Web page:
When making a quality knife, there are several elements that make the difference. Aside from the selection of materials, the number of man hours invested in the completion of certain operations is also crucial, since it is (partially, at least) the complexity of the construction process that makes the finished knife a precious object. In the modern-style zuava knife with brass button, for example, it is the pin that guides the button into its definitive position, thus simplifying the alignment with the internal structure of the knife.

Finishing is carried out in a single action using an abrasive belt. In contrast, old-style zuava knives are more highly prized because their construction is more challenging - the button is welded and finished before the pin is laid across and hammered into relief. This ancient technique demands finishing both of the head of the handle and the horn.

The reason that certain knives are more costly is also due to the amount of work that goes into creating the blade - on a normal zuava knife, the blade does not have a razor edge, while the blades in the Bergamasco and Valtellina knives have no layering. The old-style zuava has both of these features. The care and attention dedicated to the finishing of the handle - which, it should be stressed, is shaped and finished exclusively by hand - is highly evident in all Consigli knives, and particularly in the Maremmano and Senese models.
 Using small-scale files, punches, saws and other small tools, the master knifemakers embellish the horn with consummate skill. Horn tips are far more precious than iron tips, and in line with the company's quality strategy, Consigli specializes in making the finest horn tips available anywhere. The housings for the blade and spring on a Fiorentino knife are carved out by hand from a single piece of horn or wood. It is not hard to imagine the amount of work involved in overcoming the difficulties associated with assembling all of the components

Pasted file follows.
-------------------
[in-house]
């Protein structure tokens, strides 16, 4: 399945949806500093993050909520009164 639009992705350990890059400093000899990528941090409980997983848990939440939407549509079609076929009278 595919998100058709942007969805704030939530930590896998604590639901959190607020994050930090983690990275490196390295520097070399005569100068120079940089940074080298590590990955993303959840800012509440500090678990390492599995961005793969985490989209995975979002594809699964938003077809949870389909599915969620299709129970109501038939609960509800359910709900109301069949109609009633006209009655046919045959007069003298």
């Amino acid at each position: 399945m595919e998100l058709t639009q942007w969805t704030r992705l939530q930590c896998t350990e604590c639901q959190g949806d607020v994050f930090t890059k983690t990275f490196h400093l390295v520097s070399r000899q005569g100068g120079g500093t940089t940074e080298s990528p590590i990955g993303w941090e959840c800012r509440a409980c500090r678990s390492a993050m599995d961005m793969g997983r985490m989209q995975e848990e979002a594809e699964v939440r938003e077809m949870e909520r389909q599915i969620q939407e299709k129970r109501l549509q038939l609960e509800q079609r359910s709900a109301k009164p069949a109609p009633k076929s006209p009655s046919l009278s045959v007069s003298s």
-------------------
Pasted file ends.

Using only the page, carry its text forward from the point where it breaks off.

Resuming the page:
together so perfectly that they create an impeccable knife that is very much all of a piece.

The knife that most effortlessly disguises its value, and the complexity of its creation, is the Maresciall, with its razor edge and layered, curved blade.

The blade complements the various steel components, which are hand-welded one at a time, and exceptional care is devoted to the assembly of the Maresciall's handle, whether it is made from wood, ivory or horn.

The handles must be finished with maximum care to avoid even minimal movements. Due to the fact that the handle is embossed above the steel parts, all of the components must be finished several times, with each successive phase becoming more difficult than the last due to the fact that edges are sharp, rather than rounded.

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